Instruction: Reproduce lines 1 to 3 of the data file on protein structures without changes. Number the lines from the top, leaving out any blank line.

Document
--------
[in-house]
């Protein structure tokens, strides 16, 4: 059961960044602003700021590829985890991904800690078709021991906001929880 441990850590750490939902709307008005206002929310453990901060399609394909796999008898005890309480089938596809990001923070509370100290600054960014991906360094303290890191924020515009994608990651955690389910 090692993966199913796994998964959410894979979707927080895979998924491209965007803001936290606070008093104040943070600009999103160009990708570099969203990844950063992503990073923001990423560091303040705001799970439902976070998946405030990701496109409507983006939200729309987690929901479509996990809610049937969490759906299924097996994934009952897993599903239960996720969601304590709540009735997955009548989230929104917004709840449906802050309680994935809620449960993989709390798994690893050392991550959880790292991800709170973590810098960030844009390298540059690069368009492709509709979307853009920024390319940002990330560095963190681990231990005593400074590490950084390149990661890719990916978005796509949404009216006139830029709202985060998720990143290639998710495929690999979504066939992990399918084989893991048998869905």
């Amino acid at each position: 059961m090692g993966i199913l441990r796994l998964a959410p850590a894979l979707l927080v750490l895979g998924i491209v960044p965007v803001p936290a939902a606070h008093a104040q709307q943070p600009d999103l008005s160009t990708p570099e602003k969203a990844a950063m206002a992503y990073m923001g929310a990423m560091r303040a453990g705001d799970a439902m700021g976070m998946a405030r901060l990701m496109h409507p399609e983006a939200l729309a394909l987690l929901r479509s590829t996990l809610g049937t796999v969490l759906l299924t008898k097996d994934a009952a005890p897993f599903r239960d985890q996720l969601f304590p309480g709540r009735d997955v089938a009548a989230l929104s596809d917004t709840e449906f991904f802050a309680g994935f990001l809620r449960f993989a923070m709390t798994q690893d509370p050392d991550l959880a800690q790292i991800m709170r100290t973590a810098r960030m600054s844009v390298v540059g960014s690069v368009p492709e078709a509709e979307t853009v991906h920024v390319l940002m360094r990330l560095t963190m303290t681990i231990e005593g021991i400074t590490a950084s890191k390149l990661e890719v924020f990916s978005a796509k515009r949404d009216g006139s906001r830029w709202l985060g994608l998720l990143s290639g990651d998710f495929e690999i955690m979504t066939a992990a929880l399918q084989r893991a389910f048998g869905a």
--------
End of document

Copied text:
[in-house]
């Protein structure tokens, strides 16, 4: 059961960044602003700021590829985890991904800690078709021991906001929880 441990850590750490939902709307008005206002929310453990901060399609394909796999008898005890309480089938596809990001923070509370100290600054960014991906360094303290890191924020515009994608990651955690389910 090692993966199913796994998964959410894979979707927080895979998924491209965007803001936290606070008093104040943070600009999103160009990708570099969203990844950063992503990073923001990423560091303040705001799970439902976070998946405030990701496109409507983006939200729309987690929901479509996990809610049937969490759906299924097996994934009952897993599903239960996720969601304590709540009735997955009548989230929104917004709840449906802050309680994935809620449960993989709390798994690893050392991550959880790292991800709170973590810098960030844009390298540059690069368009492709509709979307853009920024390319940002990330560095963190681990231990005593400074590490950084390149990661890719990916978005796509949404009216006139830029709202985060998720990143290639998710495929690999979504066939992990399918084989893991048998869905």
């Amino acid at each position: 059961m090692g993966i199913l441990r796994l998964a959410p850590a894979l979707l927080v750490l895979g998924i491209v960044p965007v803001p936290a939902a606070h008093a104040q709307q943070p600009d999103l008005s160009t990708p570099e602003k969203a990844a950063m206002a992503y990073m923001g929310a990423m560091r303040a453990g705001d799970a439902m700021g976070m998946a405030r901060l990701m496109h409507p399609e983006a939200l729309a394909l987690l929901r479509s590829t996990l809610g049937t796999v969490l759906l299924t008898k097996d994934a009952a005890p897993f599903r239960d985890q996720l969601f304590p309480g709540r009735d997955v089938a009548a989230l929104s596809d917004t709840e449906f991904f802050a309680g994935f990001l809620r449960f993989a923070m709390t798994q690893d509370p050392d991550l959880a800690q790292i991800m709170r100290t973590a810098r960030m600054s844009v390298v540059g960014s690069v368009p492709e078709a509709e979307t853009v991906h920024v390319l940002m360094r990330l560095t963190m303290t681990i231990e005593g021991i400074t590490a950084s890191k390149l990661e890719v924020f990916s978005a796509k515009r949404d009216g006139s906001r830029w709202l985060g994608l998720l990143s290639g990651d998710f495929e690999i955690m979504t066939a992990a929880l399918q084989r893991a389910f048998g869905a």